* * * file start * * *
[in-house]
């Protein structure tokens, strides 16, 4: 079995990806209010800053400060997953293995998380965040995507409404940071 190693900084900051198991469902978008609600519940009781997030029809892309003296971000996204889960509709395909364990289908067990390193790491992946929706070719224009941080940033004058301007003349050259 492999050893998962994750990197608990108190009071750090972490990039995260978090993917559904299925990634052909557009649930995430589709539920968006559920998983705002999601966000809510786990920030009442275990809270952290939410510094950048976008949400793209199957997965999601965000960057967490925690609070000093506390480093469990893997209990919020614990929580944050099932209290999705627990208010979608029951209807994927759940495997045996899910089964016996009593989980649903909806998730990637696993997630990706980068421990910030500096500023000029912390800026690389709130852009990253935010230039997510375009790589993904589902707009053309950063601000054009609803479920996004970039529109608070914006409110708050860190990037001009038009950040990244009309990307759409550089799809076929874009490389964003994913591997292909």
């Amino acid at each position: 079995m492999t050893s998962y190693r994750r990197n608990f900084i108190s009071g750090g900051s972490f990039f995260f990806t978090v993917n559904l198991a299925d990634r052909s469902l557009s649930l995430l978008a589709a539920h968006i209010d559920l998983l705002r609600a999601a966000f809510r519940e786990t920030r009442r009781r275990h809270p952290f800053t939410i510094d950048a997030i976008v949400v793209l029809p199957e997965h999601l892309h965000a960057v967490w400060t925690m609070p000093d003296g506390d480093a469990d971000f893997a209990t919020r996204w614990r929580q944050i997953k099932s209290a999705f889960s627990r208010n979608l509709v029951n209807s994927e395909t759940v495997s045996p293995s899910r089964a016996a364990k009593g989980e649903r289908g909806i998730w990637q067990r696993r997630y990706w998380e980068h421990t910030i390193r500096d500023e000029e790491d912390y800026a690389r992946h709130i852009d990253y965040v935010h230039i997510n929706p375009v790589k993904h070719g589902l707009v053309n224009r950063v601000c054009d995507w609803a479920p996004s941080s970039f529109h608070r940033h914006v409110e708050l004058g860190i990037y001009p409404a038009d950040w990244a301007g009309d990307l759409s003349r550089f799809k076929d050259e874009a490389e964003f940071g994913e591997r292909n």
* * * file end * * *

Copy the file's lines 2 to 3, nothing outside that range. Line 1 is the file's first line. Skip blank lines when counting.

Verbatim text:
């Protein structure tokens, strides 16, 4: 079995990806209010800053400060997953293995998380965040995507409404940071 190693900084900051198991469902978008609600519940009781997030029809892309003296971000996204889960509709395909364990289908067990390193790491992946929706070719224009941080940033004058301007003349050259 492999050893998962994750990197608990108190009071750090972490990039995260978090993917559904299925990634052909557009649930995430589709539920968006559920998983705002999601966000809510786990920030009442275990809270952290939410510094950048976008949400793209199957997965999601965000960057967490925690609070000093506390480093469990893997209990919020614990929580944050099932209290999705627990208010979608029951209807994927759940495997045996899910089964016996009593989980649903909806998730990637696993997630990706980068421990910030500096500023000029912390800026690389709130852009990253935010230039997510375009790589993904589902707009053309950063601000054009609803479920996004970039529109608070914006409110708050860190990037001009038009950040990244009309990307759409550089799809076929874009490389964003994913591997292909």
């Amino acid at each position: 079995m492999t050893s998962y190693r994750r990197n608990f900084i108190s009071g750090g900051s972490f990039f995260f990806t978090v993917n559904l198991a299925d990634r052909s469902l557009s649930l995430l978008a589709a539920h968006i209010d559920l998983l705002r609600a999601a966000f809510r519940e786990t920030r009442r009781r275990h809270p952290f800053t939410i510094d950048a997030i976008v949400v793209l029809p199957e997965h999601l892309h965000a960057v967490w400060t925690m609070p000093d003296g506390d480093a469990d971000f893997a209990t919020r996204w614990r929580q944050i997953k099932s209290a999705f889960s627990r208010n979608l509709v029951n209807s994927e395909t759940v495997s045996p293995s899910r089964a016996a364990k009593g989980e649903r289908g909806i998730w990637q067990r696993r997630y990706w998380e980068h421990t910030i390193r500096d500023e000029e790491d912390y800026a690389r992946h709130i852009d990253y965040v935010h230039i997510n929706p375009v790589k993904h070719g589902l707009v053309n224009r950063v601000c054009d995507w609803a479920p996004s941080s970039f529109h608070r940033h914006v409110e708050l004058g860190i990037y001009p409404a038009d950040w990244a301007g009309d990307l759409s003349r550089f799809k076929d050259e874009a490389e964003f940071g994913e591997r292909n």